How to keep your house warm and safe during the polar vortex

  • Experts say keep a thin stream of water flowing from a faucet where pipes are near an outside wall to guard against pipes freezing.

    Experts say keep a thin stream of water flowing from a faucet where pipes are near an outside wall to guard against pipes freezing. Associated Press

Updated 1/29/2019 6:57 PM

I'm supposed to keep the kitchen sink faucet dripping.

Or is it streaming? And should I run out to the hardware store to buy one of those plastic-foam garden hose bib protectors?



Settle down.

Perfect Home Services President Justin Carrol, and one of his plumbers, Joe Sandoval, talked me off the ledge, as did Lisa Cooper, spokesman for State Farm insurance.


1. Now is not the time to be frugal with the heat. If you normally program your thermostat to lower the temperature when you go to bed or leave the house, use its "hold" function instead and set a higher temperature than normal. You don't want the house cooling down, because the furnace may not be able to get the temp back up as high as you want later.

2. Don't panic if you have set the temperature at 70 but the house is a little cooler. Most furnaces won't be able to keep up. Furnaces are likely to run constantly this week, Carrol said. That's a good thing. If you hear the furnace starting and stopping frequently, that may mean it is on the verge of failing, he said.

3. Should I remove the air filter to help the furnace? Carrol said it won't improve the heating ability, but it can help extend the life of a failing furnace a little, by preventing its motor from overheating.

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4. If you have a high-efficiency furnace, make sure the air intake and exhaust pipes sticking out the side of your house are kept free of ice and snow

Good luck getting a heating contractor. Carrol says he has everyone working at his 30-person Lisle-based firm, and they are triaging requests. "We're doing an all-hands-on-deck here," he said.


Cooper said an eighth-inch crack can leak 250 gallons of water a day. In 2018, the No. 1 cold-weather damage claim State Farm had was for water damage from frozen pipes -- about 1,500 claims, costing $27 million -- she said.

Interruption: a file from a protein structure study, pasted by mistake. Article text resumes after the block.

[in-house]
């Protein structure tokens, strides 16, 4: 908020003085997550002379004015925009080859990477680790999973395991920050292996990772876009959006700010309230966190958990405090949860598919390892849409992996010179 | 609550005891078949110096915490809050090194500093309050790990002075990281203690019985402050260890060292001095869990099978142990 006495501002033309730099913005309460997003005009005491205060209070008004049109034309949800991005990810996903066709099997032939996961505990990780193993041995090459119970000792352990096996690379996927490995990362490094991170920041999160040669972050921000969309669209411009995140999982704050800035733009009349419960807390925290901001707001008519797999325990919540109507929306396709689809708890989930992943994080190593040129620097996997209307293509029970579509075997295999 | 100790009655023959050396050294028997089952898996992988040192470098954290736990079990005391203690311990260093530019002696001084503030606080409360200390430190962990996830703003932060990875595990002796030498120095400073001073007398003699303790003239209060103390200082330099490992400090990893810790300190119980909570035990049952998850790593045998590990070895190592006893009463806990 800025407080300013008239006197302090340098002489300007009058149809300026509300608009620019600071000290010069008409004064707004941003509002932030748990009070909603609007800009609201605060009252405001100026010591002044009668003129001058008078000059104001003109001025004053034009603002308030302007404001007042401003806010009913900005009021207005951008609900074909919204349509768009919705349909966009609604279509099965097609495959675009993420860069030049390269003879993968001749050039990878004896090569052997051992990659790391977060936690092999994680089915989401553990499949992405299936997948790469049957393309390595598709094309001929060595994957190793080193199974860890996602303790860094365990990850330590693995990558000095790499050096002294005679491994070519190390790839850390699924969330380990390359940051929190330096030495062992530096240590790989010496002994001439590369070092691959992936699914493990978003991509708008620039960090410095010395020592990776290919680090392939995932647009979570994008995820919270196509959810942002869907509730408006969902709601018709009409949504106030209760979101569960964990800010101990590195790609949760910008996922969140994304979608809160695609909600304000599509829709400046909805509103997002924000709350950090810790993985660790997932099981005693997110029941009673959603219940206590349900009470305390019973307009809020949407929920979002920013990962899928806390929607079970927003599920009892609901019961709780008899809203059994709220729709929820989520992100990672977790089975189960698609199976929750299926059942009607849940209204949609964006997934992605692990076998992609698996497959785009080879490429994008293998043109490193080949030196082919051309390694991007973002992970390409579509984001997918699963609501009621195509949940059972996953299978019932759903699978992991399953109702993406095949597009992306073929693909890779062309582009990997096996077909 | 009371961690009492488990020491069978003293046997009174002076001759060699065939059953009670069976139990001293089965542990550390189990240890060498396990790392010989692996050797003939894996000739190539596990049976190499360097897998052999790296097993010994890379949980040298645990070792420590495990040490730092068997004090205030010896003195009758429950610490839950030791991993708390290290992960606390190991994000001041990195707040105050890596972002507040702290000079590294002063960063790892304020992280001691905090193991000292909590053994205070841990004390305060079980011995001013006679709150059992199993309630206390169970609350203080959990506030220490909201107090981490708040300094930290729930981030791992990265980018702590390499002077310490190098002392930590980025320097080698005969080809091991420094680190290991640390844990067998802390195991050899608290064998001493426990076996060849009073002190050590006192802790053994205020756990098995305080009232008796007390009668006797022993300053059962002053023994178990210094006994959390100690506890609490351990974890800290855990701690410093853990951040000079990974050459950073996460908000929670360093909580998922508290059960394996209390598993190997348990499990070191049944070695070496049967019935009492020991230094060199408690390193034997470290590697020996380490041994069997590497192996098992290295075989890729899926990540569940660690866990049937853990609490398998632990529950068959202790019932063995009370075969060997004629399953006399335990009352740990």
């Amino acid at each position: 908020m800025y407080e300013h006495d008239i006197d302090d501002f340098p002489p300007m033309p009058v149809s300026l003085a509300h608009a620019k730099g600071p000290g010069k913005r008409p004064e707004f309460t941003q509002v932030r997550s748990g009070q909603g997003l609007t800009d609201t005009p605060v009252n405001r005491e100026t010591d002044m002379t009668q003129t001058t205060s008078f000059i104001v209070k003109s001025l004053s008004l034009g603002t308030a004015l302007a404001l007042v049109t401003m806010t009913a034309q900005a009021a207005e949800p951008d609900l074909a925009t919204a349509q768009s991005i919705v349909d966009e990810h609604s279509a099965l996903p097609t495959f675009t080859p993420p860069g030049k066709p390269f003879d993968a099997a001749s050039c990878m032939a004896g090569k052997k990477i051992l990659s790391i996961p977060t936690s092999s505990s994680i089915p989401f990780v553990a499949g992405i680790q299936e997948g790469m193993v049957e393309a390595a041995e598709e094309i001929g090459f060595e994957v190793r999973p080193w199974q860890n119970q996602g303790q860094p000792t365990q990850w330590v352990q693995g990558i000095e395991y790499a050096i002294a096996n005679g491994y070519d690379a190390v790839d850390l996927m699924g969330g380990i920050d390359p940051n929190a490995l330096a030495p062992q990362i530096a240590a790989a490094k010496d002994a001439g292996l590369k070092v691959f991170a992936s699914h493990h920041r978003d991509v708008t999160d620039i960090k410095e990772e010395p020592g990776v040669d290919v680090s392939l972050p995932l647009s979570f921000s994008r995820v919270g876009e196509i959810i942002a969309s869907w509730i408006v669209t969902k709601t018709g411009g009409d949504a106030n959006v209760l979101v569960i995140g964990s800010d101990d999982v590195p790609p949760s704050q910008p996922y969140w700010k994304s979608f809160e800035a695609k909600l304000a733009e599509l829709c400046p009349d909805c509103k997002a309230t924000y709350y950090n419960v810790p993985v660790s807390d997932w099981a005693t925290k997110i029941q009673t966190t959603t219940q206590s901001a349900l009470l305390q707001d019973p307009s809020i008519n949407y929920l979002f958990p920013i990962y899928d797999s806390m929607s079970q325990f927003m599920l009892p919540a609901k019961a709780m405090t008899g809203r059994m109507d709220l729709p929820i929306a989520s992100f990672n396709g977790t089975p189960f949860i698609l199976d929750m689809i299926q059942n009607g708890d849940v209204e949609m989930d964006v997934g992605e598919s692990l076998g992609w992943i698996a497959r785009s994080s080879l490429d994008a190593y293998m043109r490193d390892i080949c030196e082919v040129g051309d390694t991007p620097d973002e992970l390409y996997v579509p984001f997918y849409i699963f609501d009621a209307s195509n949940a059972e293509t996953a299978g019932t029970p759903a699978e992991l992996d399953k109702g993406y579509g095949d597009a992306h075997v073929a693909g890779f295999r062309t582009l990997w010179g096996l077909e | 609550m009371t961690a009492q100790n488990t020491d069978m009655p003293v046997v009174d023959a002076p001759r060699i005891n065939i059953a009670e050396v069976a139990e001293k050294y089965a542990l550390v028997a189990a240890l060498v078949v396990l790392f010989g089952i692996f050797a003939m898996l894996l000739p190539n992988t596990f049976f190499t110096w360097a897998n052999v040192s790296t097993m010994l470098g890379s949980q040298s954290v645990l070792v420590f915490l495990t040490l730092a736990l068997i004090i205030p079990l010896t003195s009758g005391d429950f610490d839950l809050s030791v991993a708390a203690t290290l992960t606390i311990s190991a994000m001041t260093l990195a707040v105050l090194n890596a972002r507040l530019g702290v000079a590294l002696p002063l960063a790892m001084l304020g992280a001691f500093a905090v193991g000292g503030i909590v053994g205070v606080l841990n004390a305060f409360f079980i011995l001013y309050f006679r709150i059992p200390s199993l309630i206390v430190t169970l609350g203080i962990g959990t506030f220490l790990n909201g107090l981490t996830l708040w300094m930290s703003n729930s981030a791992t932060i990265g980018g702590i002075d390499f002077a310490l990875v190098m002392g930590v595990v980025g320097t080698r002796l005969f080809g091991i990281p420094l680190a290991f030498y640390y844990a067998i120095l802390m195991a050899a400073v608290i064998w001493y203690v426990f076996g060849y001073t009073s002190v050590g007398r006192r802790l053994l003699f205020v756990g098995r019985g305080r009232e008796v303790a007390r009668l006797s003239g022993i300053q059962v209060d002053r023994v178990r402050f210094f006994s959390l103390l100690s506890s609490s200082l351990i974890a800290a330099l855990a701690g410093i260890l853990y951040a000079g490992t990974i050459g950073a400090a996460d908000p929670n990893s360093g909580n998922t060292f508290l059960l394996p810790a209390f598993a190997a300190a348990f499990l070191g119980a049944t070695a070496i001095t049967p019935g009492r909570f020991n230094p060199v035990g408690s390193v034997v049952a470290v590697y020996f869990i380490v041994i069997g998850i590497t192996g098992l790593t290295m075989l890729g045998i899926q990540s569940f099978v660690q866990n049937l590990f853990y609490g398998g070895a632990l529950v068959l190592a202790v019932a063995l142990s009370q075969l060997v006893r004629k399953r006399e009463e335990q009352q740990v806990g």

1. Keep a thin stream of water flowing from a faucet where pipes are near an outside wall. (For many of us, this is the kitchen sink.) Sandoval and Cooper say run both the hot and cold. Don't worry about a frozen drainpipe, Sandoval said; they are bigger than service lines, usually at least 1½ inches.

2. If your toilet is along an outside wall, flush it from time to time, even if it hasn't been used.

3. Find the main water shut-off valve in the house. Practice turning it off. Because if a pipe does freeze, turning the water off before the pipe thaws will minimize water damage. Don't force the valve if it is stuck. And if you do have a leak and can't move the valve, call your town's public works department. Municipal workers will come out and turn off the water via the underground valve in something called a "buffalo box."


4. Insulating your pipes won't prevent freezing, Sandoval and Carrol say. Better to insulate the wall behind the pipes on those outside walls. But for now, keep the cabinet doors under the sink open, and you can point a space heater at the cabinet, Sandoval said. "It just all comes down to what temperature your water pipe is exposed to," Carrol said. (The Insurance Institute for Business and Home Safety still recommends pipe insulation.)

5. If you have a shut-off valve for your garden hose faucet inside the house, close the valve. Then take the hose off the faucet, drain what water is left in the faucet, and shut it off.

6. If you turn on a sink and nothing comes out, assume a pipe is frozen, Carrol and Sandoval said.

7. Is your water heater 8 years old or older? Keep an eye on it. Water coming in to the heater will be colder this week than usual. Sediment buildup may have led to tank deterioration, making it easier to crack and leak.

Once we reach 10 degrees, you can stop leaving the faucet running and can resume normal furnace operations, according to Carrol.


If you are going to use an electric space heater, Cooper said, make sure it is at least 3 feet from anything that can burn, such as drapes. Don't use it anywhere near water. (If you want to warm up a bathroom for the kids' baths, heat the room, then remove the space heater.) Plug the heater directly into a wall outlet, not a power strip or an extension cord. Don't leave it on overnight or while you are sleeping. Choose one that will shut off if it is tipped over.

Kerosene heaters should use only kerosene, not gasoline. Use them only in well-ventilated rooms, as they emit carbon monoxide, and keep them away from flames and other heat sources.

More advice about space heaters and wood stoves is available at

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